The American Heart Association has drafted a policy recommendation on the use of e-cigarettes and their impact on tobacco-control efforts and says that because e-cigarettes contain nicotine, they are tobacco products and should be subject to all laws that apply to these products.
Writing in its in-house publication, Circulation, the association also calls for new regulations to prevent access, sales and marketing of e-cigarettes and for more research into the product's health impact.
Yet their website encourages nicotine chewing gum and patches, so this new statement is a bit of a turnaround. Nancy Brown, CEO of the American Heart Association, makes no secret of the fact that their new recommendation is not based on health concerns or evidence, but on being against anything tobacco companies are for; "Over the last 50 years, 20 million Americans died because of tobacco. We are fiercely committed to preventing the tobacco industry from addicting another generation of smokers."
So if cigarette companies made patches and chewing gum with nicotine, those would come down from the AHA website. Instead, they are prominently displayed as smoking cessation tools. Big Tobacco Stinks is not science policy.
They are lobbying for a federal ban on e-cigarettes for minors and details concerns that these products may be another entry point for nicotine addiction among young people. The authors cite one JAMA Pediatrics survey finding that adolescents consider e-cigarettes as high-tech, accessible and convenient, especially in places where smoking cigarettes is not allowed.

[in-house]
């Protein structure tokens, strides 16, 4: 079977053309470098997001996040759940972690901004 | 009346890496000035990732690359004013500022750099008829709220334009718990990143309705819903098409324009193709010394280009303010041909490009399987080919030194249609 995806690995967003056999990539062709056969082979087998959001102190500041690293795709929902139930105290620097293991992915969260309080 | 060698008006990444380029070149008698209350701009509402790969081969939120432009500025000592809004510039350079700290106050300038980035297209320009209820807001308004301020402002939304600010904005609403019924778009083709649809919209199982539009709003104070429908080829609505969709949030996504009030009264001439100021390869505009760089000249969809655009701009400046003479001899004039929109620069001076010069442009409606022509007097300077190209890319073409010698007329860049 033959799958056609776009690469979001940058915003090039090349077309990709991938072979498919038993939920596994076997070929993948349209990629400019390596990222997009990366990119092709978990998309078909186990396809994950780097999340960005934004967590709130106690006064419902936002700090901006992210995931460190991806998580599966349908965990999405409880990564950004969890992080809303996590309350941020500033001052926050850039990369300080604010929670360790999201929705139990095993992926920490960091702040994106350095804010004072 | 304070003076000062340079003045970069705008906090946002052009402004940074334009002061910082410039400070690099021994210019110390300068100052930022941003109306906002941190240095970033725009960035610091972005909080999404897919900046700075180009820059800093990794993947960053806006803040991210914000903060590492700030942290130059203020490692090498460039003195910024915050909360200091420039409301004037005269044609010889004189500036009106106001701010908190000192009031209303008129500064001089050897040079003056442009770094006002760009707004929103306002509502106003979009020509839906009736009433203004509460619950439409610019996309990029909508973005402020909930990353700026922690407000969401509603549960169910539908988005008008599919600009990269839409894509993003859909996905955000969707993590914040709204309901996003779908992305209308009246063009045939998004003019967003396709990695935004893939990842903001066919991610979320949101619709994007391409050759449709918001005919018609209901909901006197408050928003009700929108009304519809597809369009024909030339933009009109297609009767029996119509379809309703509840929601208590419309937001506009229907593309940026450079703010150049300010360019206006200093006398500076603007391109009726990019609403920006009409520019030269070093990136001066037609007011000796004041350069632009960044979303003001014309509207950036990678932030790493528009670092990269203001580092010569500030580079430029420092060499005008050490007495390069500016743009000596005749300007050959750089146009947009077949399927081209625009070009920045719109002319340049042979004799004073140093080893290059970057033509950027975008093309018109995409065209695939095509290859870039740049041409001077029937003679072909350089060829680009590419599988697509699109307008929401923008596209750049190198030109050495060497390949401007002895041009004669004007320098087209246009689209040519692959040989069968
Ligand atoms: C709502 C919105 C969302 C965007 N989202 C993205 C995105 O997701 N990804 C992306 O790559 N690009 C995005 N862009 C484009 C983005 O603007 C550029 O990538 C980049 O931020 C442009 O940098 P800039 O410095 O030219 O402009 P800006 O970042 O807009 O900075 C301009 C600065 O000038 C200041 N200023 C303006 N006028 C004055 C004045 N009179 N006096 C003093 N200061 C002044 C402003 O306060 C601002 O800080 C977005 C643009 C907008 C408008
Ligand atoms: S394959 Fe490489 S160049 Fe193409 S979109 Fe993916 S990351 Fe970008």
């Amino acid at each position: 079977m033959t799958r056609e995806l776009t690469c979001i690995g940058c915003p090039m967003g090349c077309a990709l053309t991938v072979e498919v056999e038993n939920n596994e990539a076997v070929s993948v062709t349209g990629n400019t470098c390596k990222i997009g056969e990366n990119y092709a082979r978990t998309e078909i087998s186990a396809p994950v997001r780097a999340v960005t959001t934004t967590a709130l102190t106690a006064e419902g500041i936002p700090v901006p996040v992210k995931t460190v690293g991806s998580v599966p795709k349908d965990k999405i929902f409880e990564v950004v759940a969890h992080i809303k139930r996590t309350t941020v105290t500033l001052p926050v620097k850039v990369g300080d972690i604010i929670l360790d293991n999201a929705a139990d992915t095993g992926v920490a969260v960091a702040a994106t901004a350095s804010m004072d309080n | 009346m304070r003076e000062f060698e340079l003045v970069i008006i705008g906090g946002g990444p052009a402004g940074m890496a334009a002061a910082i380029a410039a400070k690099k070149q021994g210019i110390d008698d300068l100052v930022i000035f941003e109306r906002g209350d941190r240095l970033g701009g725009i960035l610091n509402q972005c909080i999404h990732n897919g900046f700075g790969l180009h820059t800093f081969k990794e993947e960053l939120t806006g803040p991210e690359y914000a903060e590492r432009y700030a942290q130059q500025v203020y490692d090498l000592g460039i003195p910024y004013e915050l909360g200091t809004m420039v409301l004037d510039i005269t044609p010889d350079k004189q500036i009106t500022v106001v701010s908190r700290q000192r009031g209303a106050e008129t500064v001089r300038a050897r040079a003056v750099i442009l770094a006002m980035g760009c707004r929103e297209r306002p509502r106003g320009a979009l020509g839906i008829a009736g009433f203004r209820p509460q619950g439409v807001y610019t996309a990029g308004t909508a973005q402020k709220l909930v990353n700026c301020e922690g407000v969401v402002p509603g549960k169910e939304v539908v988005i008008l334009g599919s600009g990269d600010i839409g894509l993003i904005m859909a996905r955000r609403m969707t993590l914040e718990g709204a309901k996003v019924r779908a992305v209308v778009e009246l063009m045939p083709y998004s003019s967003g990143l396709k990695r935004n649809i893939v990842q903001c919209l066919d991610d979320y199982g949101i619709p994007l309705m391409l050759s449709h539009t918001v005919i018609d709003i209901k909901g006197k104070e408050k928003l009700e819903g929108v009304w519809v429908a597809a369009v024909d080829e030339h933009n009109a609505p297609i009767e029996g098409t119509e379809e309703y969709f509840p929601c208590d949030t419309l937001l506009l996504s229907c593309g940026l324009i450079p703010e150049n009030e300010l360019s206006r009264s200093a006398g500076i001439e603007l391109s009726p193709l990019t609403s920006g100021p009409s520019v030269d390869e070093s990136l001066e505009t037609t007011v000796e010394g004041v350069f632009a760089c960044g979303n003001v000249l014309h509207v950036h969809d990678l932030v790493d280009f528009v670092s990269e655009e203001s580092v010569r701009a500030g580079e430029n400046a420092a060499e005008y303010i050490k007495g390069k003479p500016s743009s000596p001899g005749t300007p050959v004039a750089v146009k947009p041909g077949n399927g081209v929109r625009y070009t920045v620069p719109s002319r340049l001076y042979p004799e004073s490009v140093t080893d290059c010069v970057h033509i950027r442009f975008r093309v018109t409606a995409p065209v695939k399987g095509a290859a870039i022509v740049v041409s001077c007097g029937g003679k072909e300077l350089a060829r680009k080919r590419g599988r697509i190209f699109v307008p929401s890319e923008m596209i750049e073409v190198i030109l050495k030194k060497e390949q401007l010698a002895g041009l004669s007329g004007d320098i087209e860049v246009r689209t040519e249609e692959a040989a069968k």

They want the US FDA to limit advertising of e-cigarettes and ban flavorings in those products.
"E-cigarettes have caused a major shift in the tobacco-control landscape," said Aruni Bhatnagar, Ph.D. FAHA, lead author and chair of cardiovascular medicine at the University of Louisville. "It's critical that we rigorously examine the long-term impact of this new technology on public health, cardiovascular disease and stroke, and pay careful attention to the effect of e-cigarettes on adolescents."
Smoking is what gives people cancer, not nicotine, and levels are lower than those in cigarette smoke, but the AHA insists non-smokers could "second-hand nicotine" and be placed at risk. More importantly, they believe that if e-cigarette users are not properly vilified (as smokers are, with an industry built on taking fees from cigarette companies to criminalize cigarette smokers) e-cigarettes could be acceptable in public.
They even undermine e-cigarettes in tobacco-cessation counseling. The statement points to the lack of evidence establishing e-cigarettes as a primary smoking-cessation aid - the same lack of evidence that existed when nicotine patches and gums were created. Yet the studies that do exist show e-cigarettes help smokers quit and may be equal or be slightly better than nicotine patches. They don't try to undermine the data and instead want to have clinicians tell users that e-cigarettes are unregulated and have not been FDA-approved as cessation devices.
"Nicotine is a dangerous and highly addictive chemical no matter what form it takes – conventional cigarettes or some other tobacco product," said association President Elliott Antman, M.D. "Every life that has been lost to tobacco addiction could have been prevented. We must protect future generations from any potential smokescreens in the tobacco product landscape that will cause us to lose precious ground in the fight to make our nation 100 percent tobacco-free."